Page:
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Tiny Love Stories: Summer Loving

A very drunk man won’t stop telling me about trains. The Cape Town summer is hot, the night sticky, my drink warm. This gay bar will surely sink, given the number of heaving bodies shoved inside it. I nod at the train-talker, plotting an escape, and you appear. Your accent is cute, your beard cuter, and you tell the train guy that we’re here together. Suddenly, we are here together. It isn’t a lie; it’s a prophecy, and a good one at that. Ten years, three countries, five cities, four dogs and two toddlers later, we’re still here, together. — Michael McClelland

Jenny plays music from her MP3 player. Christmas carols in July. Operatic voices fill the woods as robins flutter down and surround her. Jenny stops moving and stares. The robins sing. No words are spoken. Complete contentment in nature. She turns to me and plants an awkward, resolute kiss on my lips. It is only now in her teenage years that she can tolerate touch. I pull my autistic daughter to my breast and feel her love. — Grainne Armstrong


Recently, I stood over the stove caramelizing onions. The smell suddenly reminded me of that summer we spent cooped up in our tiny dark apartment. Hiding from the heat in the day and caramelizing onions in the evening. Excited by the aroma, our feet stuck to linoleum, we came alive as the sun went down, our bellies growling for a taste. I had forgotten it was all we ate — for weeks, caramelized onions — because it was all we could afford. My memories of that time are sweet, sticky and content. Almost buried by layers of time. — Megan Bolaños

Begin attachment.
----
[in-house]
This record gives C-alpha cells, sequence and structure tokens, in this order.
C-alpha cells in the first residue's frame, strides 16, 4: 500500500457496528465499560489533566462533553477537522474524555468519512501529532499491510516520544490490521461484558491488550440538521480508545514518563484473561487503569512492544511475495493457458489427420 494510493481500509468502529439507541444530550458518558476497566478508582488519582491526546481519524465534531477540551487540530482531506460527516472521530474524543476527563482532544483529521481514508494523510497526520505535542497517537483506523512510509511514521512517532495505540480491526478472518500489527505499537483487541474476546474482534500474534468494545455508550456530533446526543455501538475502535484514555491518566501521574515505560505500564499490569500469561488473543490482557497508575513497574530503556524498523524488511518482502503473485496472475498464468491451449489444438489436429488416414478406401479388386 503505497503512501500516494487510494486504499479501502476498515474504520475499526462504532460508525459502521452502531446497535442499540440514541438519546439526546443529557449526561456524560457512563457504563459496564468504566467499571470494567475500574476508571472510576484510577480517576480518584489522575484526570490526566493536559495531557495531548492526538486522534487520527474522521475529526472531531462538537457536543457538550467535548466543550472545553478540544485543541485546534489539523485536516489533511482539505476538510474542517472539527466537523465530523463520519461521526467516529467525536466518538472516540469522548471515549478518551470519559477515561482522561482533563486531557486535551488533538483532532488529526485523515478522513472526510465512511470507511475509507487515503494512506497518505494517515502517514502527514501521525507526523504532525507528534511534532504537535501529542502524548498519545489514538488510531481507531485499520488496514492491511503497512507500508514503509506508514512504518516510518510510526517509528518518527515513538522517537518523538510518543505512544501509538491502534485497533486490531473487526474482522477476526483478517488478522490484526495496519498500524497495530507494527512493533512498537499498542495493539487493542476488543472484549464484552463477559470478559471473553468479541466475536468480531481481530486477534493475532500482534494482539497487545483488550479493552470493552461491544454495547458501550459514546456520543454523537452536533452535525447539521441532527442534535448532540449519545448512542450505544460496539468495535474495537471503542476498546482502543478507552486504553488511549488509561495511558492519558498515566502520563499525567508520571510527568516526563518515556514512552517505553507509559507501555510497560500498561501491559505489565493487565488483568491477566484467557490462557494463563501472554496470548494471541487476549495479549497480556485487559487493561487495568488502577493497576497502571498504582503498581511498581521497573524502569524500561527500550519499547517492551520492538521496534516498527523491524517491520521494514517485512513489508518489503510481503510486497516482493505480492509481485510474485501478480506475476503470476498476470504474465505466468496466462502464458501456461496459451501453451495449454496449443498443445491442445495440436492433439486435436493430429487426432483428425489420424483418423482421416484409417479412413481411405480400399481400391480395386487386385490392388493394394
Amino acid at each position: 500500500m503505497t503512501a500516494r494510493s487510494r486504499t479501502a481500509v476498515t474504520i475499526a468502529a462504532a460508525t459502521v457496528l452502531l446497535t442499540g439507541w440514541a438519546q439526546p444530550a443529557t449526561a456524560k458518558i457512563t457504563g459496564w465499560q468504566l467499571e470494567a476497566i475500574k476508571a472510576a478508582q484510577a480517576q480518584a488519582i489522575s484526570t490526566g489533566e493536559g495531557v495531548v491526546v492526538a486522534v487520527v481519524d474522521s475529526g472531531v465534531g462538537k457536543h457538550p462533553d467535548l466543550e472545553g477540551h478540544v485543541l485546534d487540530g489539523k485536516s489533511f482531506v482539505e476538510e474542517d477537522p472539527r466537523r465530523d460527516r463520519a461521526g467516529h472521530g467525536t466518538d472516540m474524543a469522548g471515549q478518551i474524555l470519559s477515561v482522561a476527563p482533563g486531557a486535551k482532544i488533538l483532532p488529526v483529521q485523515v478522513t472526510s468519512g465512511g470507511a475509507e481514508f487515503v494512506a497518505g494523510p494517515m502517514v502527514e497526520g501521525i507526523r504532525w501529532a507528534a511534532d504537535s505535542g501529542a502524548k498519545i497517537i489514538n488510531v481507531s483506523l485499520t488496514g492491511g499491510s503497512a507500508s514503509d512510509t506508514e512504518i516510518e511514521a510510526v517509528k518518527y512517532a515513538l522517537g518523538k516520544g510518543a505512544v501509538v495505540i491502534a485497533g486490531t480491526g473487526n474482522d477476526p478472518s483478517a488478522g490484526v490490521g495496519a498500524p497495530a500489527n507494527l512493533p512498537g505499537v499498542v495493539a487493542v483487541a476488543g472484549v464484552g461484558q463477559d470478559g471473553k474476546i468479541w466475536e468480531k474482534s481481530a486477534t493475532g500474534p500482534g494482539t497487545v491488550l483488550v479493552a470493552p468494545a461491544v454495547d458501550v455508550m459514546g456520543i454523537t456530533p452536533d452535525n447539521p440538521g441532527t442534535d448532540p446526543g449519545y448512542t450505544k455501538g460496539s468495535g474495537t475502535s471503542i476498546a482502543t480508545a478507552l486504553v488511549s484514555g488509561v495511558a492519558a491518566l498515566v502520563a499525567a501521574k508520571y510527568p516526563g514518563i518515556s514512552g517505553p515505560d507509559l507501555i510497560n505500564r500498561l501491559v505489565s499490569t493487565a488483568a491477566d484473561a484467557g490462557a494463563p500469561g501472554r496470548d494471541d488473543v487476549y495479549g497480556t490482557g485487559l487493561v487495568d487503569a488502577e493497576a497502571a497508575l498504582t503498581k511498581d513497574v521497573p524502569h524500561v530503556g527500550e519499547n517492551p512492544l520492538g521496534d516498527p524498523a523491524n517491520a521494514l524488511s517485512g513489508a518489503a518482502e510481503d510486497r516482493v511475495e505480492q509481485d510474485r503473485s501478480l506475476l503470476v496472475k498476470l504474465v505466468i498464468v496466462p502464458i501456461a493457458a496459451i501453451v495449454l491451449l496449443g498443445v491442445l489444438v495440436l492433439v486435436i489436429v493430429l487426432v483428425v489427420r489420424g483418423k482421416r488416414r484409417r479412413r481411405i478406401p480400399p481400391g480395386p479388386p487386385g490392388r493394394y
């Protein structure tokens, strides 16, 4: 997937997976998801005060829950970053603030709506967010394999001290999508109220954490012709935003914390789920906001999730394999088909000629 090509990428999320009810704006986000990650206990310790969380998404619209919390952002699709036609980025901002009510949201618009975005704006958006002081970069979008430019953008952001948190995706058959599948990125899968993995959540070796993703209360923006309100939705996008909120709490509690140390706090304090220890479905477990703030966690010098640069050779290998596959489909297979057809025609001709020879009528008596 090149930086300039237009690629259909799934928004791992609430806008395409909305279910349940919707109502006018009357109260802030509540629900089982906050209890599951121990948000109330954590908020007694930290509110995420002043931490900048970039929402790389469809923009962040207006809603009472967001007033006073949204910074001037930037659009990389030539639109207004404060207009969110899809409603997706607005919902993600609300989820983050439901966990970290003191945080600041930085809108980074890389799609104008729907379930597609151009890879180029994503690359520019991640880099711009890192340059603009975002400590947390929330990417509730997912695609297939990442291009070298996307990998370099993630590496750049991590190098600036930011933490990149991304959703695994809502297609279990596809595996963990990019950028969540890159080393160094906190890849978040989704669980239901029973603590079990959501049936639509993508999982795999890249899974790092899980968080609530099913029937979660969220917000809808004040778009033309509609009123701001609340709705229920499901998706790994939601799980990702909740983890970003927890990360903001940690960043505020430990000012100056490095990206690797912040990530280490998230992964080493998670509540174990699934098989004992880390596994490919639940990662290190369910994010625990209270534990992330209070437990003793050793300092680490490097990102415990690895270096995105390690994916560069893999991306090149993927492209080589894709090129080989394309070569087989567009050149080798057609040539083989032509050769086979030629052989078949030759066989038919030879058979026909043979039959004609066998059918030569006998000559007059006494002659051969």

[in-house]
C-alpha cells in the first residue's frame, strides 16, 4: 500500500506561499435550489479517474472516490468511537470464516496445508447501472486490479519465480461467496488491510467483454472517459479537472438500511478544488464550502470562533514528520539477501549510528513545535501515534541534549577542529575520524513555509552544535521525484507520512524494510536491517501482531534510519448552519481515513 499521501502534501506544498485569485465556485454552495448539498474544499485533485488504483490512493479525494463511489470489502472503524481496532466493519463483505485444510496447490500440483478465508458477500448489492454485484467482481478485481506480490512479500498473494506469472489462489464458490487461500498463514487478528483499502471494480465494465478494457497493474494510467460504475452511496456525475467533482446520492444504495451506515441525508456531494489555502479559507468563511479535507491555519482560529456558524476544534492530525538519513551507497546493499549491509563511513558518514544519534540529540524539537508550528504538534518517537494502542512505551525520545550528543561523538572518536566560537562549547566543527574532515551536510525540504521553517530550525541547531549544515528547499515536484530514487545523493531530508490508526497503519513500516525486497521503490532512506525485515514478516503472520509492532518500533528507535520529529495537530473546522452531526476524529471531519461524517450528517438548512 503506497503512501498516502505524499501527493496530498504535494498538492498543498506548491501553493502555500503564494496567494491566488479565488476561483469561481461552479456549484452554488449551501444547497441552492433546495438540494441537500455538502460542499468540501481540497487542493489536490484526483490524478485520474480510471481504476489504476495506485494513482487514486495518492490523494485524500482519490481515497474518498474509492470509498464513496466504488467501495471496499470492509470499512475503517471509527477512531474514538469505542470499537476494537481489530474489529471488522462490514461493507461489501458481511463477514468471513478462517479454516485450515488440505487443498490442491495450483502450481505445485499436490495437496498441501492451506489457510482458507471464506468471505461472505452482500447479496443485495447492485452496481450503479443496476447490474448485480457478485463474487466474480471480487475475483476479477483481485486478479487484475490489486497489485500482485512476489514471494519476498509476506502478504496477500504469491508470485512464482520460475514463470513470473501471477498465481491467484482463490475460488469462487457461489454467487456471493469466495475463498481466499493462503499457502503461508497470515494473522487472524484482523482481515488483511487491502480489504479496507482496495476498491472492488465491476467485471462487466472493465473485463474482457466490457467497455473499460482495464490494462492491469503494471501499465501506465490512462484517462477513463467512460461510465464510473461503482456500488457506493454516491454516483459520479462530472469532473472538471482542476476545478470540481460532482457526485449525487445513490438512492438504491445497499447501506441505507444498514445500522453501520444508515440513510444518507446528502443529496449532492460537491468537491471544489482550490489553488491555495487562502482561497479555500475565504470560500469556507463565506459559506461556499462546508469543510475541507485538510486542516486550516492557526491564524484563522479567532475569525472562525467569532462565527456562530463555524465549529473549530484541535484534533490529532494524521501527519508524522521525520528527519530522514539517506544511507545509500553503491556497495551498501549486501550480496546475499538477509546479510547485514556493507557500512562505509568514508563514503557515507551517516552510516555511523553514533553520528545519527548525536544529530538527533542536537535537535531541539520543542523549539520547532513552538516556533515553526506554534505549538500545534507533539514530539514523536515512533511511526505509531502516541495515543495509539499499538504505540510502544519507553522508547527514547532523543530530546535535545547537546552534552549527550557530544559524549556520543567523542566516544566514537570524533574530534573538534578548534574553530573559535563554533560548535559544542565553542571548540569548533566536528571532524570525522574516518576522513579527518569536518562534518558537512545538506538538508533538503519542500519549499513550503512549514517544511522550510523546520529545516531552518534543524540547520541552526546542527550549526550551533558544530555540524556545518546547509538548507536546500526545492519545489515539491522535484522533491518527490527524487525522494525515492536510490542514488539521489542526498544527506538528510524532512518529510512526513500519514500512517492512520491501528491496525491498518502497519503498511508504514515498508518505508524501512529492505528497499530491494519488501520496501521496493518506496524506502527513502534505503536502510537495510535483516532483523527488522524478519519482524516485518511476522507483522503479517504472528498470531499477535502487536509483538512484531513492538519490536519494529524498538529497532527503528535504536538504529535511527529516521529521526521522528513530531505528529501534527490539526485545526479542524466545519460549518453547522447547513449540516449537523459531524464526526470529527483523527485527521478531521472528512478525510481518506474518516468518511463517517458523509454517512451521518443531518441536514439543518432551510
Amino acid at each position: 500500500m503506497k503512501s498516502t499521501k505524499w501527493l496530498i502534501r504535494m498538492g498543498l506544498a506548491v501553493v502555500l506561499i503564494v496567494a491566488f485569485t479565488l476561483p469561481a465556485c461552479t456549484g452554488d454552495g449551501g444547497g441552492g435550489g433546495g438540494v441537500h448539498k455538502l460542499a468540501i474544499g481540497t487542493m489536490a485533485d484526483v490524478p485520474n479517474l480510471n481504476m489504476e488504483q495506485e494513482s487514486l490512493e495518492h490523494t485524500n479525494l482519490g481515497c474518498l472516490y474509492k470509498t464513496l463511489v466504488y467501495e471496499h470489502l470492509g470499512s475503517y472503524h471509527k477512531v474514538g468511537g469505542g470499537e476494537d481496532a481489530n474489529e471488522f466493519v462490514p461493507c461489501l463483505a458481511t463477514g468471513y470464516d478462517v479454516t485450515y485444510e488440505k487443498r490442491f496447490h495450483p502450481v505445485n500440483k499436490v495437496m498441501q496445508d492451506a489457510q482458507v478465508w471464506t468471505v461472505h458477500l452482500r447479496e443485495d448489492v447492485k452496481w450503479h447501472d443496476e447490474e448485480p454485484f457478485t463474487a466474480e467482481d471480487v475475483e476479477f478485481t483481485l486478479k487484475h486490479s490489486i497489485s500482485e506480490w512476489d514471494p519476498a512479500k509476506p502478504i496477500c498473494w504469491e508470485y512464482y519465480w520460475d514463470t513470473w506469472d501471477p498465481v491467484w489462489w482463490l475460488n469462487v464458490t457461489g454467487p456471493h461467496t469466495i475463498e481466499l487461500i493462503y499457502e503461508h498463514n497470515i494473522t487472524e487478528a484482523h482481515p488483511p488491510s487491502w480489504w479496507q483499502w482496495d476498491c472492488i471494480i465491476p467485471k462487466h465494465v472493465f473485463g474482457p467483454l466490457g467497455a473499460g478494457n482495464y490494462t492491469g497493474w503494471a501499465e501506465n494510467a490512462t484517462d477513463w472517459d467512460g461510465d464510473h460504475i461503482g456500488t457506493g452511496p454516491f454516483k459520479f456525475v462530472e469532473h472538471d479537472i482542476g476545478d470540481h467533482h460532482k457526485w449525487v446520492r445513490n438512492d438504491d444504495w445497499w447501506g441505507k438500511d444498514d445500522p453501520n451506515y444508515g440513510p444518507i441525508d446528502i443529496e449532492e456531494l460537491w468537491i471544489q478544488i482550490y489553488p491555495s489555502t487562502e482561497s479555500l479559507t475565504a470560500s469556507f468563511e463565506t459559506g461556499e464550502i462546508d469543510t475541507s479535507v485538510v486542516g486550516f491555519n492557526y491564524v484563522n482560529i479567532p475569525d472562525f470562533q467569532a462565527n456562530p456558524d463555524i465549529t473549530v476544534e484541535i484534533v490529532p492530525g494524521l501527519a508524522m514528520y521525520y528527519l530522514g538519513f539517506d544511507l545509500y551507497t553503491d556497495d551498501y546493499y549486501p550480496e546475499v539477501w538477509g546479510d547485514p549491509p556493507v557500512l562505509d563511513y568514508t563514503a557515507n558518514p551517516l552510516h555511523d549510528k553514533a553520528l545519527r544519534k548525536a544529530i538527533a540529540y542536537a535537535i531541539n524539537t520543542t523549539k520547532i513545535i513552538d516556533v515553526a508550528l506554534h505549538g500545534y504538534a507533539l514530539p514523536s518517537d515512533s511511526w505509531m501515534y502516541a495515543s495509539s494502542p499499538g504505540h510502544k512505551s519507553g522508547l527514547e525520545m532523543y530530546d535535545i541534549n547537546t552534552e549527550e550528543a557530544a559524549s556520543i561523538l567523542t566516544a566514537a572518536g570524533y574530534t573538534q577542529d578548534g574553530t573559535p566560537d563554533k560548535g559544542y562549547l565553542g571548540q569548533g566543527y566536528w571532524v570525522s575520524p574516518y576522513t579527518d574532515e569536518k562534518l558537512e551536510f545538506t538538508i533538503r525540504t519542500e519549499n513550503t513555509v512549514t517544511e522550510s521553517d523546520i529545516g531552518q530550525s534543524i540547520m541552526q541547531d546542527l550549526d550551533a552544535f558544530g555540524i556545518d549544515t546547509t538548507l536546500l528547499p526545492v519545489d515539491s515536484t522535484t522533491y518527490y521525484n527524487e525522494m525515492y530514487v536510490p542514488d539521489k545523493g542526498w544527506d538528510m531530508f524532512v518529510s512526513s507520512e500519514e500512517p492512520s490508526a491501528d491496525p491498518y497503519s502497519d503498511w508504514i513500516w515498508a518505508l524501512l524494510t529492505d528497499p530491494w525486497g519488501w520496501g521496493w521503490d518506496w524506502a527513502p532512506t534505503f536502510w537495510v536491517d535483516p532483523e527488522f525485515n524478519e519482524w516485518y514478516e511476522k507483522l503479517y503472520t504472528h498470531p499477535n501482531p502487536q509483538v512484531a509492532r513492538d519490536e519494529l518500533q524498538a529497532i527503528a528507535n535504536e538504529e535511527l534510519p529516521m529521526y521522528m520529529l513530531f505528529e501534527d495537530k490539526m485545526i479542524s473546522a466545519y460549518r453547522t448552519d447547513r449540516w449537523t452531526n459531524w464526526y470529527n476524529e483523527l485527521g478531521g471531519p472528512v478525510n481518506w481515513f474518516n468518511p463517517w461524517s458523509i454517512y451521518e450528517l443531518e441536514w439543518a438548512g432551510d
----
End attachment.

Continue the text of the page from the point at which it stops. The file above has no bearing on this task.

I nervously decided to study abroad the summer after my junior year in college. Four years recovered from my struggle with anorexia. My body had healed but my mind was still at war. Italy charmed me like a lover I hadn’t expected to meet. Rome courted me on cobblestone streets. Capri caressed me with its sea. Florence spoon-fed me gelato. In a country far away, my body finally began to feel like home. I had saved my life, but Italy taught me how to savor it. — Stephanie Kennedy


My ex left me with two young children and a house in disrepair. I couldn’t face my children’s searching eyes and endless questions, but I could call an electrician. John appeared the next day. Sharing a ladder, we struggled to mount a ceiling fan in the waning light of a summer evening. It was then, John said, in seeing my belly peeking from my shirt, that he fell for me, our shadows dancing on the walls. Apparently, the entire house had to be rewired. John made the right connections and, 18 years later, the light remains. — April Silva

When I was a child, my mother, Cherry, and I would sing Barbra Streisand duets in the car, each taking turns belting out Barbra’s parts. During summer, when the Indianapolis neighborhood boys played basketball, I joined my mother for living-room aerobics. We spent countless afternoons watching our favorite soap opera, “Guiding Light.” In college, I told her I was gay. “Oh, thank God!” she said. “I didn’t think this day would ever come. I’ve known since you were 4.” She adored having a gay son and waited almost two decades for me to love that about myself as well. — Brett Krutzsch


Before the city pool in Johnson City, Tenn., got drained at summer’s end, dogs could take a swim for five bucks. Sporting his green life jacket, Barney leaped in as if he weren’t tired, deaf, toothless. We stayed until no one else was left. It’s a small thing in life, a dog, but small is relative. I packed biscuits for our last trip to the vet. I sat on the floor in the lobby, feeding Barney biscuits one by one, and for a moment it seemed possible that we might never run out. — Shuly Xóchitl Cawood

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